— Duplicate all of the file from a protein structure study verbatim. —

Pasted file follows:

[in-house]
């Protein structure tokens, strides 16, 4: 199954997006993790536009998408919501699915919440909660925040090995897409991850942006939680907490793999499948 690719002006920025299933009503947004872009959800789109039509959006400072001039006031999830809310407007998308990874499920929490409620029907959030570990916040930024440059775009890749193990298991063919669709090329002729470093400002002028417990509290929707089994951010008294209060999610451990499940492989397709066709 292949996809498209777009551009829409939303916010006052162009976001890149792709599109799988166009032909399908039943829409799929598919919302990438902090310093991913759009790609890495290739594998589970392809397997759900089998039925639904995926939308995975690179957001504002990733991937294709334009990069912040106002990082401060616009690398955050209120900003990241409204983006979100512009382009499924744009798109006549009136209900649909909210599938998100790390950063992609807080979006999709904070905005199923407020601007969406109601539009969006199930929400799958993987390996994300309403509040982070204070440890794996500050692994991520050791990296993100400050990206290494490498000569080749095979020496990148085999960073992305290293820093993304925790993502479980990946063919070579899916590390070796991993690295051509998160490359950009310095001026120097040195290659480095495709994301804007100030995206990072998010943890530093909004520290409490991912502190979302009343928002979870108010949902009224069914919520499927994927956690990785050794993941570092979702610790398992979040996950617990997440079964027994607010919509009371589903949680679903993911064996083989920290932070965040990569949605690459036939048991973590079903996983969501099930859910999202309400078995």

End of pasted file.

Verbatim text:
[in-house]
């Protein structure tokens, strides 16, 4: 199954997006993790536009998408919501699915919440909660925040090995897409991850942006939680907490793999499948 690719002006920025299933009503947004872009959800789109039509959006400072001039006031999830809310407007998308990874499920929490409620029907959030570990916040930024440059775009890749193990298991063919669709090329002729470093400002002028417990509290929707089994951010008294209060999610451990499940492989397709066709 292949996809498209777009551009829409939303916010006052162009976001890149792709599109799988166009032909399908039943829409799929598919919302990438902090310093991913759009790609890495290739594998589970392809397997759900089998039925639904995926939308995975690179957001504002990733991937294709334009990069912040106002990082401060616009690398955050209120900003990241409204983006979100512009382009499924744009798109006549009136209900649909909210599938998100790390950063992609807080979006999709904070905005199923407020601007969406109601539009969006199930929400799958993987390996994300309403509040982070204070440890794996500050692994991520050791990296993100400050990206290494490498000569080749095979020496990148085999960073992305290293820093993304925790993502479980990946063919070579899916590390070796991993690295051509998160490359950009310095001026120097040195290659480095495709994301804007100030995206990072998010943890530093909004520290409490991912502190979302009343928002979870108010949902009224069914919520499927994927956690990785050794993941570092979702610790398992979040996950617990997440079964027994607010919509009371589903949680679903993911064996083989920290932070965040990569949605690459036939048991973590079903996983969501099930859910999202309400078995």